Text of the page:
At Friday, we spend quite a bit of time thinking about how we can make work better. An unfortunate reality is that people don't like meetings, with 50% of them being considered a waste of time (according to a recent Atlassian survey).
How do make meetings more effective, saving time and heartache?
Start off by eliminating status updates from your meetings.
Status updates is a glaring example of the manager's schedule in action. These updates exist to serve the leader, not the rest of the team. They are a lazy way of gathering information from a group of people and worst of all, they waste everyone's time.
Let's say every week, each person on your team goes around in a circle and provides a high-level update of what they are working on. There's nothing wrong with gathering information, in fact, it's a key activity of a leader.
But here's the issue. Inevitably, someone will share what they are working on, which then becomes a prompt for further discussion.
Without fail, many of these items are ONLY relevant to a few people.
Employee #1: "Last week I updated some code in an [obscure feature] that [only a few of you care about]"
Person #2: "Did you check into [insert tactical request] about [obscure feature]?"
Employee #1: "Yes, bla bla bla [insert more talk about a tactical part of an obscure feature]"
Do you see what's happening here? The status update is a trigger for further questioning about something that is only relevant to a few people, which is a recipe for a meeting failure.
Meeting failures happen when content and discussion is not relevant for a meaningful portion of the attendees. You are wasting people's time.
To be clear, we aren't advocating for ditching meetings entirely, but being more thoughtful about them and freeing up people to do their best work. We've provided some tips below.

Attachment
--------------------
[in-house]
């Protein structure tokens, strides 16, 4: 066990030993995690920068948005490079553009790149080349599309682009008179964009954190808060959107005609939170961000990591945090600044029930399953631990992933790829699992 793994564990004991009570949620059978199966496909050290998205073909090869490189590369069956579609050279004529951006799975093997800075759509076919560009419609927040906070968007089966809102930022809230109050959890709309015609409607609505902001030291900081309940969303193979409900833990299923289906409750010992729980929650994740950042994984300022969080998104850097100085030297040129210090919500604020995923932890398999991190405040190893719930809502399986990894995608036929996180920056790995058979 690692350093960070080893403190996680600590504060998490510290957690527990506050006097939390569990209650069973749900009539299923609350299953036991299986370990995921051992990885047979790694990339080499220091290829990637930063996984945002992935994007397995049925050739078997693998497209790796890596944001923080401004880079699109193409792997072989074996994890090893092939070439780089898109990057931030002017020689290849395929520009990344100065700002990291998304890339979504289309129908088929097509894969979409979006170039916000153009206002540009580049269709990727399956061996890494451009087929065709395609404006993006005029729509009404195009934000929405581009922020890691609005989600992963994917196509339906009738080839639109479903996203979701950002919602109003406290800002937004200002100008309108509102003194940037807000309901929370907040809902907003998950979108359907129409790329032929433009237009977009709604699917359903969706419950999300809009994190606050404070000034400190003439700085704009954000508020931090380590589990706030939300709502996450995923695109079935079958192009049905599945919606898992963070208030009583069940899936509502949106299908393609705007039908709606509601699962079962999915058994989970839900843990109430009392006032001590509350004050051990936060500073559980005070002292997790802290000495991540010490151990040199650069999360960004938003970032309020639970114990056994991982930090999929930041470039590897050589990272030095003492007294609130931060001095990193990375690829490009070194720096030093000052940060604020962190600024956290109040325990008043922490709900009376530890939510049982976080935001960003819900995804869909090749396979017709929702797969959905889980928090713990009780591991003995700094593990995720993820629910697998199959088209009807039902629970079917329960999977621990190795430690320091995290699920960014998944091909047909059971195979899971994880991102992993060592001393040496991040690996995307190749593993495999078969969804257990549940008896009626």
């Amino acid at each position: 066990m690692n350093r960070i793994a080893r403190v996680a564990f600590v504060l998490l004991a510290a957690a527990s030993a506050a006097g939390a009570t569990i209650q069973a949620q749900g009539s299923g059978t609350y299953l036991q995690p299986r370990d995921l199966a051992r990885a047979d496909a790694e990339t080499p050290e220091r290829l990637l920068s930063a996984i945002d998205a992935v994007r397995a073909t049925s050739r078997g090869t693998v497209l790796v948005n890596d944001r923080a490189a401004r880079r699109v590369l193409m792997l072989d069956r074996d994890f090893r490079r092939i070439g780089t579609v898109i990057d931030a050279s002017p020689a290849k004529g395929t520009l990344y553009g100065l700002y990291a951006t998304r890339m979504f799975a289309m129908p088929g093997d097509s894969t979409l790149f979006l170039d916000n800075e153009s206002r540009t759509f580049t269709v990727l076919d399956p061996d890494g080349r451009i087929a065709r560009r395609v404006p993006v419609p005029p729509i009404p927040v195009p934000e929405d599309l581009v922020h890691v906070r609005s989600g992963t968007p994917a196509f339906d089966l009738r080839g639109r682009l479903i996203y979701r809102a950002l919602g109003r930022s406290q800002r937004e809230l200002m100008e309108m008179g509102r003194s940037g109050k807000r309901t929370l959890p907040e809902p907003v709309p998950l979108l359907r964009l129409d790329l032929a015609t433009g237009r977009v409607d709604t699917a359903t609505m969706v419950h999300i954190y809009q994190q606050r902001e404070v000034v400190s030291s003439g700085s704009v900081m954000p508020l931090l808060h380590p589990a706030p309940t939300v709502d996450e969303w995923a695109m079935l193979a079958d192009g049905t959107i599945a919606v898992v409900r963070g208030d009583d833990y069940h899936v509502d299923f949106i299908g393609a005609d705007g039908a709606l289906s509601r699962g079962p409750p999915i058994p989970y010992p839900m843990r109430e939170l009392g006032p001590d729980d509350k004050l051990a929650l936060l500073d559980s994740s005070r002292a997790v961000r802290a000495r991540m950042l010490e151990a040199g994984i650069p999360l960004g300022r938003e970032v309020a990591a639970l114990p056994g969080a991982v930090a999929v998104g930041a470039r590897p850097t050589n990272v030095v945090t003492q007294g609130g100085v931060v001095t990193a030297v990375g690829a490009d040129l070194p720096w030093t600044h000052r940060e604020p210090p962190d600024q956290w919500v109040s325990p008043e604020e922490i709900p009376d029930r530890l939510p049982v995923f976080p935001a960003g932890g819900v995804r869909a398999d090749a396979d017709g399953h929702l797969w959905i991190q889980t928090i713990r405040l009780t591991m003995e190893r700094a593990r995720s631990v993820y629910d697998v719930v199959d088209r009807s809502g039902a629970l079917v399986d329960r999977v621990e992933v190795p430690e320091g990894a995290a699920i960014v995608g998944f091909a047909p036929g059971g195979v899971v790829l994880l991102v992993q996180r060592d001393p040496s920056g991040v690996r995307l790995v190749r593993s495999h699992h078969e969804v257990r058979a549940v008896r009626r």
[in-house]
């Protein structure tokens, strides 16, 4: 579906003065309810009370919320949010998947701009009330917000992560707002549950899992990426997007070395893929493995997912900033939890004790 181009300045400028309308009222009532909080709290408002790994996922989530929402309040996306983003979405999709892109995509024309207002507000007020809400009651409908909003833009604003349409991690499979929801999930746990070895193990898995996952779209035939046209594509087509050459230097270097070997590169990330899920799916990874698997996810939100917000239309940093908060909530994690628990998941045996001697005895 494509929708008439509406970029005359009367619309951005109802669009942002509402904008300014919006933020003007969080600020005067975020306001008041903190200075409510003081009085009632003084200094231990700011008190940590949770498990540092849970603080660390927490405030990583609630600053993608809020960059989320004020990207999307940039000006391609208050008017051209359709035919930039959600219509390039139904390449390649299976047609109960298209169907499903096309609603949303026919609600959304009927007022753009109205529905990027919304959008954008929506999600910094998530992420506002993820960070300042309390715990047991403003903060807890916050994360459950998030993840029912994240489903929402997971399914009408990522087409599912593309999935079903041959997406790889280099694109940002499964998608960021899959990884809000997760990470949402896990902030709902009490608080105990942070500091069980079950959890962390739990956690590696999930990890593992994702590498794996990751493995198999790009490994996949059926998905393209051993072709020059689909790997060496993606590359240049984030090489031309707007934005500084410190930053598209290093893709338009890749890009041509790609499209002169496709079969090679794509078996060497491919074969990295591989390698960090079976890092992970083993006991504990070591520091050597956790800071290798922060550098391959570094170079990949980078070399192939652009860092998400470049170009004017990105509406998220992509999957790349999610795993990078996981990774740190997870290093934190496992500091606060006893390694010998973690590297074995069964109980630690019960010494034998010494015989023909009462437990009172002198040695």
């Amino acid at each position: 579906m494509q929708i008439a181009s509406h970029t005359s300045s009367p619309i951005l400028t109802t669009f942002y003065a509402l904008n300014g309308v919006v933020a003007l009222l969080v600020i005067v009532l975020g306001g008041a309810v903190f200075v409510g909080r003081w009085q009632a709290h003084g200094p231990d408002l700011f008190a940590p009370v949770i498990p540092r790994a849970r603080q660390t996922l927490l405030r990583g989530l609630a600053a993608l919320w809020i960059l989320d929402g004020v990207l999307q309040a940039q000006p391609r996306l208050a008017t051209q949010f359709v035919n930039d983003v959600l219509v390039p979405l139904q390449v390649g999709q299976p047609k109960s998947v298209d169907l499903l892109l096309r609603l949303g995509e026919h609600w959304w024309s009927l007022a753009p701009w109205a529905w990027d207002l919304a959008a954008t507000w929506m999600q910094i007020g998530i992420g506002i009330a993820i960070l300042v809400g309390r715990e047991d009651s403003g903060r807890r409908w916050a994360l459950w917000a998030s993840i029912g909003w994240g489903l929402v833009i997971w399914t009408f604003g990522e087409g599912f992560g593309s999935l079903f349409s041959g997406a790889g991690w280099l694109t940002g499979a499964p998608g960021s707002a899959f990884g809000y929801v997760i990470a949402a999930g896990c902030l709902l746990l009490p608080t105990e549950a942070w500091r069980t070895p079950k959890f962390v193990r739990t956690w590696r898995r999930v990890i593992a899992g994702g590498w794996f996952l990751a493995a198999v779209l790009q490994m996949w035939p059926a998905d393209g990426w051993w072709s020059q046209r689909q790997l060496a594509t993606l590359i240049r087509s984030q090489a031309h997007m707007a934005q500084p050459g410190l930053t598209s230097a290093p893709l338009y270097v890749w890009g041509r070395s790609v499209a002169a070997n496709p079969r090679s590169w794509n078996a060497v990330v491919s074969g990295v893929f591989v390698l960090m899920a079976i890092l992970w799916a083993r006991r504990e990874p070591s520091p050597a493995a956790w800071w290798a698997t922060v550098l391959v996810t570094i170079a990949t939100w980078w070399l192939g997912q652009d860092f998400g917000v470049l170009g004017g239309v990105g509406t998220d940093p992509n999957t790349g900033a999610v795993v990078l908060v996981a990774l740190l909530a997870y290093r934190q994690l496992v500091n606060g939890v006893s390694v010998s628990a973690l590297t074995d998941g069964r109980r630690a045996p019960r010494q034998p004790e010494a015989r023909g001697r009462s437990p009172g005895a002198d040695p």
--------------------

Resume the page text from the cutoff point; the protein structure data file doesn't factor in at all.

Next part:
Status updates are a form of information sharing. Information sharing can be accomplished outside a meeting.
For example, if you are tempted to hold status updates in a meeting, consider sending out a prompt 24 hours before the meeting happens asking for an update from each person in a written format. Even better, open up the updates for everyone to see before the meeting starts. Then, instead of sharing information off the cuff in a meeting, each person can get a sense of what's going on outside the confines of the meeting.
Even better, this information can be referenced over time in a running log. At Friday, we've built tools to help you have better meetings, which you can try for free.
At Friday, we believe meetings are best for collaboration on ambiguous projects, not for information sharing. Collaboration requires quick back-and-forth to get people on the same page and in agreement, while information sharing frequently is very simple to understand.
If you need to deliberate a course of action that prompts a decision, you should probably hold a meeting. If you have a decision that needs to be made, you should consider holding a meeting with the relevant parties.
Status updates are a leading indicator of a poorly run meeting. Consider alternative ways to collect this information as a leader. Use technology to help.